“I may be helping to bring harmony
between people through my music.” Nat King Cole
The world is crazy and times are tough. How do you cope when things turn difficult? Many people sing together. They join their worship community choir; serving their congregation as well as making themselves feel better by singing with others. Others find a community outlet to sing in and it’s doubly great if that community chorus has a service component.
I know several children’s choruses who state one of the missions of their group, in addition to children making music together, is to help the community become a better place. Children are encouraged to have lemonade stands during the summer months to raise money for local homeless shelters. Winter holiday concerts have coat drives. Choirs raise money for children’s hospitals or go and sing for them. These children are taught to look beyond themselves and their community by fundraisers and service projects of all kinds, creating good young musicians as well as good young people in the process.
Church and Synagogue choirs lead worship by their music making. But often they go beyond their once or twice-a-week singing together to reach out to the community at large. They sing for community gatherings or partner with others for 9-11 remembrance services. They sing for Veteran’s Day and Memorial Day and Fourth of July and community Thanksgivings. They sing for those in nursing homes during holidays and reach out to the home-bound. Church Choirs and Synagogue Choirs serve meals for the homeless, gather toiletries for women’s shelters and raise money for projects in their own worship community. To sing in a Church Choir or Synagogue Choir is much more than “just” leading worship.
There are times when the text and music and messages we sing go further than we intend them to. We reach those in pain, physical as well as spiritual, by speaking to that pain and soothing gently. We calm those in turmoil, comfort the mourning and clarify a concept to those confused by war or death or illness or conflict. Without realizing that by simply singing, we often calm and comfort and clarify ourselves as well.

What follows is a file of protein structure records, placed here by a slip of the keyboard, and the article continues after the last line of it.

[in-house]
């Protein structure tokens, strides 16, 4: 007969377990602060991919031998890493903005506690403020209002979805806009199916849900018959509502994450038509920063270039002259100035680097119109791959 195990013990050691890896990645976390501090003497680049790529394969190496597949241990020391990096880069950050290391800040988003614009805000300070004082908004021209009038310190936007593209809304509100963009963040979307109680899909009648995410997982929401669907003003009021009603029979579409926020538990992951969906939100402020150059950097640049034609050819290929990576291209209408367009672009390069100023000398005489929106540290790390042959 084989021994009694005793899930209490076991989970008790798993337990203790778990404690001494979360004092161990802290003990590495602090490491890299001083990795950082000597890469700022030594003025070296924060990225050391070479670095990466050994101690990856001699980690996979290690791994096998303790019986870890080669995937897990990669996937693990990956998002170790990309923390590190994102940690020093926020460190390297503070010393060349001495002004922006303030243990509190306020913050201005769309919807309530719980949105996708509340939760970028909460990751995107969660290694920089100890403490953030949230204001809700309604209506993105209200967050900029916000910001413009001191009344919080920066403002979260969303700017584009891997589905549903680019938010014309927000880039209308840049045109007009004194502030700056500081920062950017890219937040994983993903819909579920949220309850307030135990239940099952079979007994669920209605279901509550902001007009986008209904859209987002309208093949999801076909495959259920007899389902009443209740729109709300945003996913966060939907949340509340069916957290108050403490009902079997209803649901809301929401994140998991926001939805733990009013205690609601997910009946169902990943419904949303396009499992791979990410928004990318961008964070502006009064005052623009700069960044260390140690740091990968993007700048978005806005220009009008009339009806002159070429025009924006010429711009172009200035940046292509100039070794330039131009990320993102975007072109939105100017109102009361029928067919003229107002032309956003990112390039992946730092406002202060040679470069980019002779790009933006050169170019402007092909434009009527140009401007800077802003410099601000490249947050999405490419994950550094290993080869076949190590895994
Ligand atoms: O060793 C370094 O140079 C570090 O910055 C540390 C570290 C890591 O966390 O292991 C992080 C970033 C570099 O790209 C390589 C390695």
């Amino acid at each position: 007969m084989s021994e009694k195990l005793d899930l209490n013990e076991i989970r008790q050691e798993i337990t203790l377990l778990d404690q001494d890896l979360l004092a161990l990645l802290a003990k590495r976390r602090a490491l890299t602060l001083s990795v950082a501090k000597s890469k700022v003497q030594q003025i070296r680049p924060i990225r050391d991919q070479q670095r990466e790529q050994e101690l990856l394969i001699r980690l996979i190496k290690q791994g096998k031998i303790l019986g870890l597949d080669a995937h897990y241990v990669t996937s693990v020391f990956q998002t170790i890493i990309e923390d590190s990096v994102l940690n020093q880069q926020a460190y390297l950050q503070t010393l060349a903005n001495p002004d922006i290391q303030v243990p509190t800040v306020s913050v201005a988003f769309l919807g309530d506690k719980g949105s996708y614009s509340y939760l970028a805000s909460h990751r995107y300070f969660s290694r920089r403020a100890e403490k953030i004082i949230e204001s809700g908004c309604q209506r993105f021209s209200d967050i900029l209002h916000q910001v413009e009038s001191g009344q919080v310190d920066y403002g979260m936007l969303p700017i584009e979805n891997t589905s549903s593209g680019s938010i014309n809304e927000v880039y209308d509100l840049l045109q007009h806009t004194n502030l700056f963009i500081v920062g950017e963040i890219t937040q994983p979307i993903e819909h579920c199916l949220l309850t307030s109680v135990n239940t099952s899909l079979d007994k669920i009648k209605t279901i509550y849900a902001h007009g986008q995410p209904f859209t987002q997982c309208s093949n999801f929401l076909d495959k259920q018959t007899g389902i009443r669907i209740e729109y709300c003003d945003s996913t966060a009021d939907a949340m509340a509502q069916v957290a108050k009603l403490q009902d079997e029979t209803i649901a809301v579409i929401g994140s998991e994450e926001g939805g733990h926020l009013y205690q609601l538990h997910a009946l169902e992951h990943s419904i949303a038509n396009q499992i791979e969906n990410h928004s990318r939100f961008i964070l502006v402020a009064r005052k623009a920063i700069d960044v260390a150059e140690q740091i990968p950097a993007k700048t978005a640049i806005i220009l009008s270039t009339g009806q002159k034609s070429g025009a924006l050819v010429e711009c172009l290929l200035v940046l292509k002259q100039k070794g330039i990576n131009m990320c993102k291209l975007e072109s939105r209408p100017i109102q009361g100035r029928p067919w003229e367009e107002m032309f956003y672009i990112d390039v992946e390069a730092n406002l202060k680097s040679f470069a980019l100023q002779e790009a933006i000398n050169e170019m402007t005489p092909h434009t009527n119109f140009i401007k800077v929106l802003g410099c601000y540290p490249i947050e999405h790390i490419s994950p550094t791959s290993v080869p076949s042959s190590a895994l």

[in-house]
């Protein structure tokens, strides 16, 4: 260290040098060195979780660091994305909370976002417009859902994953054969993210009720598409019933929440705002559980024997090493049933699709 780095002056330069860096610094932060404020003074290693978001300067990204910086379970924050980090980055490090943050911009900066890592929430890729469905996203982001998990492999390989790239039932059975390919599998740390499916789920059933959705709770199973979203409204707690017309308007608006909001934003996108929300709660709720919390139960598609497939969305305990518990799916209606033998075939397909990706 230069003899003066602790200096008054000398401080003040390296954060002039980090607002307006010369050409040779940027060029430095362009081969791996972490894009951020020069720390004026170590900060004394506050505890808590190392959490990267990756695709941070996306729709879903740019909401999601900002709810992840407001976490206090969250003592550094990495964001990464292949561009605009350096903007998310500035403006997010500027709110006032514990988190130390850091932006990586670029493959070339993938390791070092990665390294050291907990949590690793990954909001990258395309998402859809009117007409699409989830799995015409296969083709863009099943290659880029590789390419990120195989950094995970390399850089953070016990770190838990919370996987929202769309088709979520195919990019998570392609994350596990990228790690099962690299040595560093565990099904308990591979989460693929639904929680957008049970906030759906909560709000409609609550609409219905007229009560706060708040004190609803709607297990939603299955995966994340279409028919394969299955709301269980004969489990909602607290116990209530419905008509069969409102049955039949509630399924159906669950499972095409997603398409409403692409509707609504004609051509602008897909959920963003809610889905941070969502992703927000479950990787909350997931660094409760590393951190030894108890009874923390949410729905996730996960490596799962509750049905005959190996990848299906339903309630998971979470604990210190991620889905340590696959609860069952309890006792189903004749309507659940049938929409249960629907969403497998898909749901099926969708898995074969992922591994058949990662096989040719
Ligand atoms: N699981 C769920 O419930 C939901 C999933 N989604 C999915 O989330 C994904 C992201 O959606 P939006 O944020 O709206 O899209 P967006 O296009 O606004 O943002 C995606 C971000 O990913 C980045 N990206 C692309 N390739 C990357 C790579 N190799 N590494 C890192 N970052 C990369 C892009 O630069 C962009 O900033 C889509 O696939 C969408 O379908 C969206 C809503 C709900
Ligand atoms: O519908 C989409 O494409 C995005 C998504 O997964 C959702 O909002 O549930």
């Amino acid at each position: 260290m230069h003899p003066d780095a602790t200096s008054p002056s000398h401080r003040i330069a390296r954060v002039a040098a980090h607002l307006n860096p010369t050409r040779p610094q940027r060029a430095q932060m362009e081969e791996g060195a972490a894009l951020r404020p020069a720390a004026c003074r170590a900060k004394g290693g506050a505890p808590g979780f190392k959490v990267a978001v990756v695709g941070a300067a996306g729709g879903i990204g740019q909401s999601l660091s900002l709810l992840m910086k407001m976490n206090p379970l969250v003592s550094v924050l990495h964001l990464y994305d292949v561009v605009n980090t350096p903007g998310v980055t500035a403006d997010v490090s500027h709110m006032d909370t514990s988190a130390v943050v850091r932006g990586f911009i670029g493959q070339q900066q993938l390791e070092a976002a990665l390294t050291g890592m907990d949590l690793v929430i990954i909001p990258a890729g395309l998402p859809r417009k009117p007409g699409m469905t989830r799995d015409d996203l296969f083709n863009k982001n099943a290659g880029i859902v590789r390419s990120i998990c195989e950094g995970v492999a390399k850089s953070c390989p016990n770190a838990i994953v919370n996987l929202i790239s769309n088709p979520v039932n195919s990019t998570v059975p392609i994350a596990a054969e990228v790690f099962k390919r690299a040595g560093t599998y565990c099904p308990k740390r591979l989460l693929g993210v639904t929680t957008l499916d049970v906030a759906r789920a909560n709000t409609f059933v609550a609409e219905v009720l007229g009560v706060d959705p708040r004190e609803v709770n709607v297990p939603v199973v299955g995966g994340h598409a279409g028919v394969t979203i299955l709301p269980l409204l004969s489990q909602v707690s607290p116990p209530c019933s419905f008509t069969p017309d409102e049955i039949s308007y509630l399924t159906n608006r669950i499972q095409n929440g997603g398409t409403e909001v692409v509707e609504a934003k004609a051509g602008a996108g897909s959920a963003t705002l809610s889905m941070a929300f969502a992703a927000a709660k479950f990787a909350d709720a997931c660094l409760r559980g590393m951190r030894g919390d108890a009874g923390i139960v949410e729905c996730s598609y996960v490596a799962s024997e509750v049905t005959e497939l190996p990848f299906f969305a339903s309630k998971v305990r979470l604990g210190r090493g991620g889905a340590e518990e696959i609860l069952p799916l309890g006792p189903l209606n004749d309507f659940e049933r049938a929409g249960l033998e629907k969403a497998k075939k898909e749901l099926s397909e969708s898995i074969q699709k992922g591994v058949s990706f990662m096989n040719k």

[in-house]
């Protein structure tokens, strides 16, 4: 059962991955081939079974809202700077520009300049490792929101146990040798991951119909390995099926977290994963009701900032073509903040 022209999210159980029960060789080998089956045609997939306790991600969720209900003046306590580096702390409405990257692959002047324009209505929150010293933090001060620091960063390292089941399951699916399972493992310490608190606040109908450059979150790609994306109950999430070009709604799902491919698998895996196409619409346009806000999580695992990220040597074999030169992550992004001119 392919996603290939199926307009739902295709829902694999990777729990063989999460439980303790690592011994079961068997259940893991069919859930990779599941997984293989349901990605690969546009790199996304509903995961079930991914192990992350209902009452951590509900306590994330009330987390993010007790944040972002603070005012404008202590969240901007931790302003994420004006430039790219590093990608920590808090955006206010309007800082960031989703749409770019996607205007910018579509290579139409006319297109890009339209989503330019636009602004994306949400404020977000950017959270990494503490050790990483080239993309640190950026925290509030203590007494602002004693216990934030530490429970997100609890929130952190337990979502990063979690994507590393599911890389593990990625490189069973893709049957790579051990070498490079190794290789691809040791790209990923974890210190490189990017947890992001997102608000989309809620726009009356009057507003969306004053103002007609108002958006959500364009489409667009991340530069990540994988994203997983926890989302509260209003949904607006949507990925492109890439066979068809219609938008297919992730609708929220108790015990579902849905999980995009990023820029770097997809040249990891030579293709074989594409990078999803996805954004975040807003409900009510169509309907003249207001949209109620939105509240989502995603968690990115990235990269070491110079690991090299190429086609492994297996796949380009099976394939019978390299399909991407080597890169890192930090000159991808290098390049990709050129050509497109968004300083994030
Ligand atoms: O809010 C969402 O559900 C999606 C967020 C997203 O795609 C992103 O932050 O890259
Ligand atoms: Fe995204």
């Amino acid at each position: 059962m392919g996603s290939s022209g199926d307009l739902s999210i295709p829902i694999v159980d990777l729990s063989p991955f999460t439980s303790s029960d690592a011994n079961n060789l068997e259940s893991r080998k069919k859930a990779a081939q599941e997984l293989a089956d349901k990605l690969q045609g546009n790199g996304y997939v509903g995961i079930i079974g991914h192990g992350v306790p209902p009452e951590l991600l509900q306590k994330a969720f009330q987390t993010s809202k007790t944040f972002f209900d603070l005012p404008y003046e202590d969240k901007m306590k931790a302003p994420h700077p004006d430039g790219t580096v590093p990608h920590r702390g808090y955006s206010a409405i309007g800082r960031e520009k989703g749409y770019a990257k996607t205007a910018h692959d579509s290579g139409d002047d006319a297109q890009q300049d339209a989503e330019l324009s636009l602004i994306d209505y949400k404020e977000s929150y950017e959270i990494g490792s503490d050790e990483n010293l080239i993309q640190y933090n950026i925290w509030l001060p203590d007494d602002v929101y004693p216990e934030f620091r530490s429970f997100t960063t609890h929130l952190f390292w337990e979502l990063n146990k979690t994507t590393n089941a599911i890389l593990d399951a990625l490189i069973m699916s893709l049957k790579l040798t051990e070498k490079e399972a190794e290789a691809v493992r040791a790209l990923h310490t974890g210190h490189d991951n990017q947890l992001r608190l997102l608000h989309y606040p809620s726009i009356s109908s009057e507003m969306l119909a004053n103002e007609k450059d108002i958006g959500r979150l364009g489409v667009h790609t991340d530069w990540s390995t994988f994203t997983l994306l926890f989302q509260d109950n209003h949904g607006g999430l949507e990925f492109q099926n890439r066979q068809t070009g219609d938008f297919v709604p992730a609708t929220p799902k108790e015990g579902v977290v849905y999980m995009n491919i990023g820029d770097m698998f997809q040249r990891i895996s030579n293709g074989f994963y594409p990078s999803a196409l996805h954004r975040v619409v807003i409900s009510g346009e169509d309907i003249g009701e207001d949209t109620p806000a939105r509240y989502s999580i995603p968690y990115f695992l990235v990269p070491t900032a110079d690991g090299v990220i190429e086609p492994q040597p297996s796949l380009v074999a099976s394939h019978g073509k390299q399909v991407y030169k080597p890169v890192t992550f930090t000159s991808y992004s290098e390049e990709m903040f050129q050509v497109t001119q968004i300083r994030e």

Community members could learn a lot from each other by singing together. When we flippantly say groups of people in conflict have come together to sing “Kumbaya,” we actually are speaking of a very real phenomenon. Originally the song was associated with human and spiritual unity, closeness and compassion. The metaphor of a group singing “Kumbaya” together has become a cynical catch-phrase but we could take it back to its true meaning; a coming together, despite differences, to sing (or do) something to foster understanding. Perhaps a little less cynicism might go a long way to create a more understanding and compassionate world.
There are many ways for us to use our music for good, our music for healing and peace-making. What ways do YOU use music for good?
Our series wraps up next Thursday with a bit of advice from ChoralNet readers; The “Know-It-All” in Your Life.